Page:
Direct Australian exposure to the more volatile Eurozone member
countries is small, both in terms of funding by Australian
financial institutions and Australian trading relationships with
those countries. However, total Australian exposure to Eurozone and
the indirect effect of the crisis means that Australia is not
immune. Funding costs are on the rise, as the effect of volatility
is felt in the international capital markets; capital and bank
liquidity is being withdrawn from Australia as European investors
and banks retreat to their home markets and Australia's economy
remains buoyant through the export of commodities to China and
other growing Asian economies, growth which is directly influenced
by any reduction in demand from Eurozone countries.
Against an backdrop of ongoing Eurozone volatility, companies
are continuing to review their exposures in Europe, including the
nature and extent of their Euro-related contracts, and are asking
what measures they can put in place to protect their assets and
limit cashflow threats.
A question that is often asked in this context is what impact a
member state exiting the Eurozone would have on the payment
obligations of counterparties located in that country and, in
particular, whether these obligations would be redenominated from
the Euro into the new national currency.
Core legal issues that would need to be considered include the
law governing the contract; the courts that have jurisdiction over
claims under the contract; where payment is to be made; where the
goods or assets are located; and whether a supplier or lender can
enforce its rights in that country. Much will depend on the
particular circumstances and the specific drafting of the relevant
contractual provisions. However, if arrangements are not governed
by the law of the exiting country or are not subject to the
jurisdiction of that country's courts or the place of payment
is outside the exiting member state, if the definition of
'Euro' is appropriately drafted, this should provide a
degree of protection against redenomination. For borrowers based
outside the Eurozone, if the need to redenominate occurs, a
Euro-legacy currency may be a less obvious fall-back choice than it
would be for a Eurozone borrower.
Even if the currency of the contract is not redenominated, a
Eurozone exit may still give rise to other practical concerns. For
example, if exchange controls are introduced restricting payments
out of the country this could, depending on the circumstances,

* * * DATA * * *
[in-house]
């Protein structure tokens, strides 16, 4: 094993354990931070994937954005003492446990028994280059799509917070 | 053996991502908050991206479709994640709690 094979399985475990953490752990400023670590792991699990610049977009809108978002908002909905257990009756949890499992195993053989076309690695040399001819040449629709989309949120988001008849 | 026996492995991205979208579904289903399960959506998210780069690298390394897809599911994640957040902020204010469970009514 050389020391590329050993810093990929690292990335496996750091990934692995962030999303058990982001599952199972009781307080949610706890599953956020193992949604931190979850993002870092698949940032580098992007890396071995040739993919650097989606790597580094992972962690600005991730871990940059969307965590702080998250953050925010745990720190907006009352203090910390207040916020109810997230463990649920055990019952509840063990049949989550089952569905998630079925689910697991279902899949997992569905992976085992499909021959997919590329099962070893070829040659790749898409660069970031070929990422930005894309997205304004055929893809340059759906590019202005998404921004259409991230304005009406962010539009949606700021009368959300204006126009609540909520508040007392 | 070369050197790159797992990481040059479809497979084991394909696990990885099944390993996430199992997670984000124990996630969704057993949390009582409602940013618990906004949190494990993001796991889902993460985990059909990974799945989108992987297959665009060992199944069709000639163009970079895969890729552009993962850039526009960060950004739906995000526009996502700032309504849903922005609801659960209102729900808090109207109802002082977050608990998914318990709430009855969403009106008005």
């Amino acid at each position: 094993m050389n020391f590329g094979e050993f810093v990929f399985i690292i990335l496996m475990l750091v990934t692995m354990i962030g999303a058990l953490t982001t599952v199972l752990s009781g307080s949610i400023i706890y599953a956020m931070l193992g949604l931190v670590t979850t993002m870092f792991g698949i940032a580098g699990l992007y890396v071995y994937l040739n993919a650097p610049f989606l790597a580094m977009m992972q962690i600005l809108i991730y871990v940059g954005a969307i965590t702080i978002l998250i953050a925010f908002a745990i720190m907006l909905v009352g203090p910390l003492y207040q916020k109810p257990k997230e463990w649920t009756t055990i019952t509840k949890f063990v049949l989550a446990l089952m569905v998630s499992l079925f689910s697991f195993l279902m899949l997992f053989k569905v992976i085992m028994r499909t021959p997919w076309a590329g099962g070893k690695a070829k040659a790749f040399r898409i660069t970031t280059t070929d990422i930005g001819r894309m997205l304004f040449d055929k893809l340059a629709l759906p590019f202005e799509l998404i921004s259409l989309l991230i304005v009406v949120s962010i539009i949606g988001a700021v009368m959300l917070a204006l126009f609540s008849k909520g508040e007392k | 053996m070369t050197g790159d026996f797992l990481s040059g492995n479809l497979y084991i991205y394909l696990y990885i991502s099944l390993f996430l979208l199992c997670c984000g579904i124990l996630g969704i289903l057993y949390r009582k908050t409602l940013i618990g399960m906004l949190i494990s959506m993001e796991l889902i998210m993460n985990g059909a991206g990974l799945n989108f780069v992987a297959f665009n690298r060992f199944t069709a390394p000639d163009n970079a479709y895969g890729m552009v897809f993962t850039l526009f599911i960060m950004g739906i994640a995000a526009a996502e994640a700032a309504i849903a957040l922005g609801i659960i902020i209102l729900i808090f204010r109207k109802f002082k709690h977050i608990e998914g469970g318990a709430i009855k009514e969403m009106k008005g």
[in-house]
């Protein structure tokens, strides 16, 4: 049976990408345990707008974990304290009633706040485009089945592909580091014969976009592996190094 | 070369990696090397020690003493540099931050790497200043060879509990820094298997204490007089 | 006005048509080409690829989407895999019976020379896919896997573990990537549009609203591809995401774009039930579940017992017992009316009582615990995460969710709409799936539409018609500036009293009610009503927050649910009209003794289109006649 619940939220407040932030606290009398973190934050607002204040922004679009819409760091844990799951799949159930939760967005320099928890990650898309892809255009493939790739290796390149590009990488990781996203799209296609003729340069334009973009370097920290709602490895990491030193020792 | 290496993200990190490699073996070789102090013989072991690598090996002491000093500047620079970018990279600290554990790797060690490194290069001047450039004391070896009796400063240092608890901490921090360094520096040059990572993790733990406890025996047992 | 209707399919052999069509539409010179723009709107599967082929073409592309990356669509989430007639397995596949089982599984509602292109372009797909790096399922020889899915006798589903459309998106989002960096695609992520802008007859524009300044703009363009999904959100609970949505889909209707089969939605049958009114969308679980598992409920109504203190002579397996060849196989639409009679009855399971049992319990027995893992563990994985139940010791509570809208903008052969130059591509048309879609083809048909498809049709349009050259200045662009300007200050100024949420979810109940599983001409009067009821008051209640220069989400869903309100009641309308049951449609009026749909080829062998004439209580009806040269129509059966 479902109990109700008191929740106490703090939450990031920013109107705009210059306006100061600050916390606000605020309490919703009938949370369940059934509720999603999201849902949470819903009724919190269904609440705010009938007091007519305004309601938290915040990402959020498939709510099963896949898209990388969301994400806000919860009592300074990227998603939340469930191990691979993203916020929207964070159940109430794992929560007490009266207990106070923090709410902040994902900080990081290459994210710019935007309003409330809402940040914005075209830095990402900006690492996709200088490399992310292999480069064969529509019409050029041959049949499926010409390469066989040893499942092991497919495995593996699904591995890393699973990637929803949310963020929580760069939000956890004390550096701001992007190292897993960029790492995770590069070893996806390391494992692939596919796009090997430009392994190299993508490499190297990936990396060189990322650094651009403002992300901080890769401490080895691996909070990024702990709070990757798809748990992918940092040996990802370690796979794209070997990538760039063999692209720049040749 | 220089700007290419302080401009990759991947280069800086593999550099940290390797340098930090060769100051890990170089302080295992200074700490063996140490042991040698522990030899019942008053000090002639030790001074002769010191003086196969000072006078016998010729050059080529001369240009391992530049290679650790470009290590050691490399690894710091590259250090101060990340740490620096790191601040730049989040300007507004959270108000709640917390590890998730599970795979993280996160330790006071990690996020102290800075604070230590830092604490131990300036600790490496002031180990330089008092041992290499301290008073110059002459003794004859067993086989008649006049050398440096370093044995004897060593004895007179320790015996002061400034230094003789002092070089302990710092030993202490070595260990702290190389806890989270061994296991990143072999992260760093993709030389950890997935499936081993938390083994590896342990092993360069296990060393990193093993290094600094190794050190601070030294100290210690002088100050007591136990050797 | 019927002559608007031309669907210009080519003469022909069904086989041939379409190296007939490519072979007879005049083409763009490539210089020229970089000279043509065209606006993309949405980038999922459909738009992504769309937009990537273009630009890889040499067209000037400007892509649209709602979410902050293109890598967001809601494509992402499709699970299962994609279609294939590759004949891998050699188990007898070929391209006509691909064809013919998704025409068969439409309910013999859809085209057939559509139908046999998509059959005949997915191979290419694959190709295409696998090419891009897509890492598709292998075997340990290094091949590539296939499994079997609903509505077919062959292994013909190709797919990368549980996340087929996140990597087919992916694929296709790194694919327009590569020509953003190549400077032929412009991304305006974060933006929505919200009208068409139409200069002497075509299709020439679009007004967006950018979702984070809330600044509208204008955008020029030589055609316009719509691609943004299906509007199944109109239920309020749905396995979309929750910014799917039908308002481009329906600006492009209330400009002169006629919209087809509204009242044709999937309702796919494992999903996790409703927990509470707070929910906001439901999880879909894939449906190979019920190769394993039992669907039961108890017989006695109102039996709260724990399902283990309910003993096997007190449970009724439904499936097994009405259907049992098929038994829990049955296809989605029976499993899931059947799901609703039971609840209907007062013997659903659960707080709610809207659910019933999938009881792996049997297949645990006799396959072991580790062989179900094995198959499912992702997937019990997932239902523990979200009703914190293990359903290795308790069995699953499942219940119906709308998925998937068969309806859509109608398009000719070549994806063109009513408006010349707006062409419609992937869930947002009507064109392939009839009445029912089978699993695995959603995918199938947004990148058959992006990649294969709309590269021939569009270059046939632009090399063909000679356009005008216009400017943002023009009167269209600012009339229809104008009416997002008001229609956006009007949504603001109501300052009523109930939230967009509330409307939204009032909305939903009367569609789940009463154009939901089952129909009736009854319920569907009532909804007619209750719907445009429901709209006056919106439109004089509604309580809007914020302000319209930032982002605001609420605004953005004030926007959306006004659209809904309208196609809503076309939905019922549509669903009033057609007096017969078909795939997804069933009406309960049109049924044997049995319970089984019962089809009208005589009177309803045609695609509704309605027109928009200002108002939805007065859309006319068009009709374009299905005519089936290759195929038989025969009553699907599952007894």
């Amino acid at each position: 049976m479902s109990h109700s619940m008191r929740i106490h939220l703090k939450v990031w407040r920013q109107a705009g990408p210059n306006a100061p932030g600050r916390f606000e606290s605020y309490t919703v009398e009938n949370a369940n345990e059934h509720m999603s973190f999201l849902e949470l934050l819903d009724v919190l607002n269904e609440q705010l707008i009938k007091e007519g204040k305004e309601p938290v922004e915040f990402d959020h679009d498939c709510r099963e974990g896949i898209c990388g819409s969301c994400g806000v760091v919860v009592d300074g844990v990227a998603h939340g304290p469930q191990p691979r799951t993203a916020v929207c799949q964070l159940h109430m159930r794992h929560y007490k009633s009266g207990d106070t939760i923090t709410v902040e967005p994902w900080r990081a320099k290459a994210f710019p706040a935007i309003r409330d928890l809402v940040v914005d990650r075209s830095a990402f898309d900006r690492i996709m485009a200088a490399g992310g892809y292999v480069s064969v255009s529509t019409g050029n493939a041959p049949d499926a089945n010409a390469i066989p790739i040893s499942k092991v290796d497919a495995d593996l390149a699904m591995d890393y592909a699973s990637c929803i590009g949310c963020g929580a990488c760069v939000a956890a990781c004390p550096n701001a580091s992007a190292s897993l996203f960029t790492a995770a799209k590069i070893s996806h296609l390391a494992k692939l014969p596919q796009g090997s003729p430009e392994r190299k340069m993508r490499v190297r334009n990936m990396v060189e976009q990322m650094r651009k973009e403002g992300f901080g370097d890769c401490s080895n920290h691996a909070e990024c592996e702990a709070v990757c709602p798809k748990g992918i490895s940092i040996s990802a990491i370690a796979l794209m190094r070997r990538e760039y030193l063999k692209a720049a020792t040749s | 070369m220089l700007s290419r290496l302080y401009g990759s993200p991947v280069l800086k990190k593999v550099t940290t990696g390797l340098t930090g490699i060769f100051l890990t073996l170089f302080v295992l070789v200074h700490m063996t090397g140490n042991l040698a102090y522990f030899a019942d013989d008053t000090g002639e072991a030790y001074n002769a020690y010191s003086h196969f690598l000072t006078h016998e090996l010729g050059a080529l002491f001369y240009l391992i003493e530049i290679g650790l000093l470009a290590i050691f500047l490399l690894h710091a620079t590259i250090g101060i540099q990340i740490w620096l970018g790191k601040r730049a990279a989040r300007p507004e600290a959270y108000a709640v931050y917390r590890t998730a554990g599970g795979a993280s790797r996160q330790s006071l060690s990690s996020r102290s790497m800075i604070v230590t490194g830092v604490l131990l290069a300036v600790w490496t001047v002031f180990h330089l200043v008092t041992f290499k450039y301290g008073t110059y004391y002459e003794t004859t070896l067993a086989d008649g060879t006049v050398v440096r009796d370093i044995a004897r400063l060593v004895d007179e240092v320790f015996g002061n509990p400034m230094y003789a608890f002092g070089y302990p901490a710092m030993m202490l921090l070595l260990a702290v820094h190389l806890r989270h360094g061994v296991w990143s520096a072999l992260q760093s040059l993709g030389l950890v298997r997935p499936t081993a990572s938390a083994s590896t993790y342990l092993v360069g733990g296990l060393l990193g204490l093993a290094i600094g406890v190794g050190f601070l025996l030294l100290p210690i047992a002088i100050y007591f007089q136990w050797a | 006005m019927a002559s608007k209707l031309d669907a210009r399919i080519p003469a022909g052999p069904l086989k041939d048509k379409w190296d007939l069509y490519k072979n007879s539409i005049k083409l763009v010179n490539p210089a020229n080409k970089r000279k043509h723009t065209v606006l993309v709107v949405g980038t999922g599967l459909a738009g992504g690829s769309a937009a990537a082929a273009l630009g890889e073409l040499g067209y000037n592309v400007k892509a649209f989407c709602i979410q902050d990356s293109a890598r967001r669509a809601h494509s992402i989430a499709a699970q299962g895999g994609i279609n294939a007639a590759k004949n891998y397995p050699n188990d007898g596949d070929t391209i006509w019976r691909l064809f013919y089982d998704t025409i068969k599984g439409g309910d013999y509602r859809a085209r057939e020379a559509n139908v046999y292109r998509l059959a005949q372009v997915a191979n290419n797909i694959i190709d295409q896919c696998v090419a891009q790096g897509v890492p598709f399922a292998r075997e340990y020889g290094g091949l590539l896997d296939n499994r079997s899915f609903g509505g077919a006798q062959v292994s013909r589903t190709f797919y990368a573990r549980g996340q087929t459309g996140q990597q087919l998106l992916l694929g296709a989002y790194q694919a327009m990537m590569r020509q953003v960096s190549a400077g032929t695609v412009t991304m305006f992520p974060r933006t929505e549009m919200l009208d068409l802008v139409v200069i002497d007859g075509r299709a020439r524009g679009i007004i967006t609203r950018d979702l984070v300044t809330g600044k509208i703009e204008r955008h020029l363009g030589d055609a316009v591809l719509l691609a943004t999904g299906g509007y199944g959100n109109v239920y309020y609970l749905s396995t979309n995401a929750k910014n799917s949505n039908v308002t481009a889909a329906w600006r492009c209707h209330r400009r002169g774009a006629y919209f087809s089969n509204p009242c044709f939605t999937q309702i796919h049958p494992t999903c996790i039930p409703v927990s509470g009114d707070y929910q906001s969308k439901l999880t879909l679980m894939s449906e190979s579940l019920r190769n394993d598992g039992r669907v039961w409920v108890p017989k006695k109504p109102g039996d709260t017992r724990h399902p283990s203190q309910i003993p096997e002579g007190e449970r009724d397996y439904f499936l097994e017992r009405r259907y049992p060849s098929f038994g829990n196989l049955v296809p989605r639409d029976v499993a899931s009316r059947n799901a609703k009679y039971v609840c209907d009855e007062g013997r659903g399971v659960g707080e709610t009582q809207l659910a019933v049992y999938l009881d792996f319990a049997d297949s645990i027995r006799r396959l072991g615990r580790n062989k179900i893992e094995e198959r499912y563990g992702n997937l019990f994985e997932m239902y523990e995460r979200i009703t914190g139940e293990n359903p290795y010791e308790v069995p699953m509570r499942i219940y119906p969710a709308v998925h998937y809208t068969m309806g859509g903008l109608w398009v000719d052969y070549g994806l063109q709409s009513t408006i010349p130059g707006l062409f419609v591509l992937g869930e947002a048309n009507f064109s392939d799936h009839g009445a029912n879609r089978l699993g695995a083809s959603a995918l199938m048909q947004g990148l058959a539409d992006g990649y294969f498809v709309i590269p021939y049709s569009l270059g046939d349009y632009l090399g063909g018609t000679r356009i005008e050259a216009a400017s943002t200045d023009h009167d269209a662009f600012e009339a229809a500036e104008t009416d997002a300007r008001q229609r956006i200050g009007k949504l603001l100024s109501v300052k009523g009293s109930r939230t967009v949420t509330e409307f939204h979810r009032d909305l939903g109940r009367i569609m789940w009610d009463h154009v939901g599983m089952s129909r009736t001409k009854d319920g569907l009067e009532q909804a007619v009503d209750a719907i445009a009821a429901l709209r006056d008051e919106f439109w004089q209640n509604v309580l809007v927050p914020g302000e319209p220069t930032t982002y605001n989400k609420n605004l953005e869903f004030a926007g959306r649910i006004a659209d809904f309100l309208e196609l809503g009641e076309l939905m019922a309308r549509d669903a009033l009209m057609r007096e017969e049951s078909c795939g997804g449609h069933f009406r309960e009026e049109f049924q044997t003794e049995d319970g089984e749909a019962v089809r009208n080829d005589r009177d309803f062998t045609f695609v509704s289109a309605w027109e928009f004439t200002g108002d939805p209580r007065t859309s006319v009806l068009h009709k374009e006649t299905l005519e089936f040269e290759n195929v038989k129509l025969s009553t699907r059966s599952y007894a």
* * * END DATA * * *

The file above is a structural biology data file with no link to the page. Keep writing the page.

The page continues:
limit the ability of the counterparty to meet its payment
obligations under the contract. In addition, enforcement against
the counterparty would be likely to be complicated if its assets
were located in the exiting member state.
As well as reviewing their exposure under existing contractual
arrangements, businesses may wish to consider the terms on which
they enter into new agreements or renew existing agreements, and
whether any additional or revised provisions should be included to
seek to limit the risks associated with a Eurozone exit.
Key questions that businesses relevant in identifying potential
areas of exposure include:
Are rights or obligations to be performed in Euros or in a
member state where there is a risk of exit?
Does a contracting party have a risk state as its main place of
business or incorporation?
Is a payment account or security account held in a risk
If goods or services are involved, are they being supplied to
or from a risk state?
If bonds, notes or shares are denominated in Euros, are they
issued by a risk state?
Are contractual right guaranteed by an entity incorporated or
with assets located in a risk state?
Is security held over goods, commodities, real estate or other
types of property located in a risk state?
Do contracts have a place of payment in a risk state; a risk
state governing law clause or submission to jurisdiction of courts
of a risk state?
Where contracts reference the Euro, how is it defined and, in
particular, is a "currency from time to time" concept
The content of this article is intended to provide a general
guide to the subject matter. Specialist advice should be sought
about your specific circumstances.
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